“I got my doctoral degree at Indiana University, and then I specifically came to Oklahoma so that I could do some work within a rural community,” Hubach said. “When we think about LGBTQ health in general, a lot of the research comes out of major metropolitan cities, what I call the bicoastals: California, New York, Atlanta, maybe up in Chicago or Miami. But we really overlook some of these other states like Oklahoma.”

Hubach said that  lack of trust between doctors and patients can frequently lead to inadequate care.

“[Members of the LGBTQ community] were less likely to disclose, and most of that was attributed to the fact that individuals felt that if they disclosed to their physician, something about their relationship would change,” Hubach said. “The big, kind of, call out to the medical community is, How do we create inclusive and welcoming environments that allow for individuals to feel safe and to be open and honest with their providers?”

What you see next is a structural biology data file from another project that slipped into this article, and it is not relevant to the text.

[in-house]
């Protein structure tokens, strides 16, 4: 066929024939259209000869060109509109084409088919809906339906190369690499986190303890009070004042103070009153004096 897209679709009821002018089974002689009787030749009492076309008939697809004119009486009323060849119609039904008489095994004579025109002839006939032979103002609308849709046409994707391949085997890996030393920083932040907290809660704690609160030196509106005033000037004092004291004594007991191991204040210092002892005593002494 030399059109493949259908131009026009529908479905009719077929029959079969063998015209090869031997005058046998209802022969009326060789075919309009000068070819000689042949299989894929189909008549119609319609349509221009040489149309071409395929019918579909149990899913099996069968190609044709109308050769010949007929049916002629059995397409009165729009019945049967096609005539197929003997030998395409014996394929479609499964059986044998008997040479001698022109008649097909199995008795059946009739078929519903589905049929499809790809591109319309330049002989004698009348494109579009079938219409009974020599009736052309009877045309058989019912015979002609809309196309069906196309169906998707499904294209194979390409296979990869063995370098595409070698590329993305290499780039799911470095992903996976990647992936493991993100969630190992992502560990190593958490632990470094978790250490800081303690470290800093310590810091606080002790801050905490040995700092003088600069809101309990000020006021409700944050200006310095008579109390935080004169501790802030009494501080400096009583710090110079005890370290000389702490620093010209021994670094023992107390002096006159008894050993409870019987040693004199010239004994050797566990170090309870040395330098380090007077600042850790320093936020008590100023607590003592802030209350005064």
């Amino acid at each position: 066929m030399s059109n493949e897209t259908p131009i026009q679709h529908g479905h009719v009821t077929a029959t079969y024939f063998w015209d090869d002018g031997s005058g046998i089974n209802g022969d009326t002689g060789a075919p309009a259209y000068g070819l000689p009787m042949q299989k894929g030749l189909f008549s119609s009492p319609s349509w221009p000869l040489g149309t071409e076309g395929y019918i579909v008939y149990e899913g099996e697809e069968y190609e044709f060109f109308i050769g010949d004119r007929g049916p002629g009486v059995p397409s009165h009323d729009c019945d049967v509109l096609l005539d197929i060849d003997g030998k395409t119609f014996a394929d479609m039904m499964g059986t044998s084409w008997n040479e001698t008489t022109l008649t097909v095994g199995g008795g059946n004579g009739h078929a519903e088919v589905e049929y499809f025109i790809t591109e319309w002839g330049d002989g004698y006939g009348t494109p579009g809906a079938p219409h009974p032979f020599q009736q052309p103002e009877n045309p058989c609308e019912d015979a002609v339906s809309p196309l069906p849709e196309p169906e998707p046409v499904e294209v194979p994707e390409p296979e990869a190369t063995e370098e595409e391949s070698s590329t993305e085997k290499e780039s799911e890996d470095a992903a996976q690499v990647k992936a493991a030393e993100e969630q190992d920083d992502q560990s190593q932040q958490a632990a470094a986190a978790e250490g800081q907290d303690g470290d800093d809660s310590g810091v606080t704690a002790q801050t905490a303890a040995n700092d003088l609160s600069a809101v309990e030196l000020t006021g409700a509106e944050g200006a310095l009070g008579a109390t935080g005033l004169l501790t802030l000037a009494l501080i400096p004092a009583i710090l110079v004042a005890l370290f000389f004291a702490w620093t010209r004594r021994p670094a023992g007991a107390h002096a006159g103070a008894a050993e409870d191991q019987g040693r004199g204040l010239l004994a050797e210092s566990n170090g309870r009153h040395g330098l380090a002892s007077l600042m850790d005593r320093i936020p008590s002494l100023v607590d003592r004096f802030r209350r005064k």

Even so, Hubach sees this issue as steadily moving in the right direction. In much the same way that the underlying culture of law enforcement is shifting toward inclusiveness, he said the culture of the medical community will have to change as well.

“Behavior change is difficult, and it’s often short-lived,” Hubach said. “If we want to exercise, many people say, ‘I don’t want to do it,’ or if we change your behavior, maybe it’s the beginning of the year. Some maybe last until February. You need conducive environments that support that. Ultimately, we need legislatures that are receptive, proactive and that want to create environments that are open and welcoming to all Oklahomans. … We all play a role when it comes to health, and LGBTQ health is just the health of everyone.”